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There are only a few things on seniors’ minds right now: the end of the Humanities seminar, what show they are going to binge-watch on Netflix, and prom. It is safe to say that every girl dreams of a magical prom night with a stunning dress and of course, an even better looking date. The magic doesn’t begin the night of prom, but months before when the elaborate and creative string of promposals begin. Prom may be important, but the way you ask someone can be equally, if not more, important.
Promposing is a fad in which one comes up with a creative and innovative way to ask someone to prom. A compound word composed of “prom” and “proposal,” promposals are a new way for a guy or girl to finally get through to that special someone. The name is not only original, but each person must do his or her best to keep their ideas imaginative and well-planned. Some of the most common promposals are comprised of videos, music, baked goods, and lots of posters.
The creative process can take anywhere from minutes to weeks, but no good promposal goes unplanned.
Senior Edward Lu reflects, “Planning was pretty tough. I had to do something cute and not too clichéd. I already knew I was gonna do something involving singing, but I didn’t know whether to use a guitar or use a song that was already out there or write my own.”
In the end, Edward ended up writing his own song and promposing during his date’s Spanish class, and it was indeed successful.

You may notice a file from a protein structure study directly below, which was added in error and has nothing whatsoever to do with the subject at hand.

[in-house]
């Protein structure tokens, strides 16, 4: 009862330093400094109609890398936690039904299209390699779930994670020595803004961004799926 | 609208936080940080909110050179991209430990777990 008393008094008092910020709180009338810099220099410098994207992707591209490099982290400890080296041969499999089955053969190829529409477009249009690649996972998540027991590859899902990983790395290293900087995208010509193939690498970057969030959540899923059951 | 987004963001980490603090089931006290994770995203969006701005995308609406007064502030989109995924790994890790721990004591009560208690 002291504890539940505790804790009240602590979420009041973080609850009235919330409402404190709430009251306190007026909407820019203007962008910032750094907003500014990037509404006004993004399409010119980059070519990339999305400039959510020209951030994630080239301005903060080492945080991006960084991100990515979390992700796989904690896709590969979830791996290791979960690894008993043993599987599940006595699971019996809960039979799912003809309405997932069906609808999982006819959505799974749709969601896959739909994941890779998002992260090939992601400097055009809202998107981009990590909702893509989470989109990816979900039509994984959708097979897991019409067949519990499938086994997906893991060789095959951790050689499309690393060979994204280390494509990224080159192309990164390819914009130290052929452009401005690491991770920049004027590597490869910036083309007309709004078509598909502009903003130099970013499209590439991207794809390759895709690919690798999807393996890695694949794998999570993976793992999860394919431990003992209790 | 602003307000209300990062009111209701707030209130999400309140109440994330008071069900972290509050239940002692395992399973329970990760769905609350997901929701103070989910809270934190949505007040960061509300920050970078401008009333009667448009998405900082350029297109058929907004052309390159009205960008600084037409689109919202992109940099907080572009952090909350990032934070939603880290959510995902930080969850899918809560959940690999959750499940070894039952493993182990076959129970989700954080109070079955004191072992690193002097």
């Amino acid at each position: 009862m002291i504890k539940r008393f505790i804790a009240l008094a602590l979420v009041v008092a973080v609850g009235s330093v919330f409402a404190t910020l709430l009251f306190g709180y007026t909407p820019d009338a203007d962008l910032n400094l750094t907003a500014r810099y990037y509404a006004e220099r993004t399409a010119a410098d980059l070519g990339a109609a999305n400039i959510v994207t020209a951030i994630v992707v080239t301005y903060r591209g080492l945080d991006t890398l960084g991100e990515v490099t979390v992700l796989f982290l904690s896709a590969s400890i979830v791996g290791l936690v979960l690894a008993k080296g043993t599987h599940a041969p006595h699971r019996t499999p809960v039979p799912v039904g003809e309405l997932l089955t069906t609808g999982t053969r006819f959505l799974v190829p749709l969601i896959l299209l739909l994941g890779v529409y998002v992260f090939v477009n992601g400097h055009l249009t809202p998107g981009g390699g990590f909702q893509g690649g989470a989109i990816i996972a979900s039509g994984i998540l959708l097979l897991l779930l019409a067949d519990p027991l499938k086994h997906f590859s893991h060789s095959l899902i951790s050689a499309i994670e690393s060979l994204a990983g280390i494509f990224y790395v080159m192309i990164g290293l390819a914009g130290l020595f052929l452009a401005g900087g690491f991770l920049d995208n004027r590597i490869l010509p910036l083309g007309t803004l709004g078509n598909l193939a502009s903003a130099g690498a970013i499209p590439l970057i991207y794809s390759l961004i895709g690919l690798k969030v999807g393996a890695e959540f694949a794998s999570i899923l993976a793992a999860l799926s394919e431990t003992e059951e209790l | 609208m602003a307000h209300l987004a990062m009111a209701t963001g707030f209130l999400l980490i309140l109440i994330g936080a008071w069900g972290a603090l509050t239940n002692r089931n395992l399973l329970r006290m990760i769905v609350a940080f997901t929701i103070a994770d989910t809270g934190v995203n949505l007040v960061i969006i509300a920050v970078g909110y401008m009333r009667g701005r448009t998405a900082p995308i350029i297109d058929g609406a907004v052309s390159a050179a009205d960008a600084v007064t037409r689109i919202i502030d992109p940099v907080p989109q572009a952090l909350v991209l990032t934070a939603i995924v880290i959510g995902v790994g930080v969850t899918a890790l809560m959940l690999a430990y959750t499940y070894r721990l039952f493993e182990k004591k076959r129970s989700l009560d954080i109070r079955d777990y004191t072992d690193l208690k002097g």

Senior Nathaniel Cheng made one of the first public promposals this year. According to Nathaniel, “The planning took forever. It was like an hour after school to film the entire video with several takes. It was weird to come up with a cute idea.”
After all this planning, confidence becomes the main component of promposals. There is always that possibility in the back of one’s mind of getting turned down.
“You can’t be nervous.” senior Joshua Merai said, “You have to have confidence in her saying yes. That’s why you have to drop hints before you prompose or else you’ll look stupid if she says no.”
Many of the promposals witnessed this year involved much more than one person in order for things to go smoothly. Collaborative efforts among friends and creative minds came together to make each promposal one to remember.
Senior Joel Mampilly recalled, “Planning was fun, because the majority of the guys were also planning, so it was a great collective working together.”
Nathaniel said, “I had four other friends help carry in the signs and posters and cake and stuff. I had another 20 people help me film my video and edit it. The planning was incredible. I had to get five of my friends over to make about 18 posters and color them in; they stayed for like five hours.”
Senior Aditya Samaroo served as a frequent promposal helper by using his video and editing skills to generate great memories.
Aditya noted, “When the promposal goes well, you yourself feel good on the inside that you were a part of this and were able to make their wish a reality.”
Many seniors were pleasantly surprised by their dates’ efforts to win their hearts.
Senior Diana Itzhaki was asked to prom by senior Daniel Yacar with a double-layer red velvet cake and homemade cream cheese frosting.
Even those who are not being promposed to have been sharing in the joy of the festivities. Senior Caitlin Ortiz reflects, “It’s nice to see what people come up with.”
Underclassmen, take notes! A promposal for the perfect person requires much more than one would expect.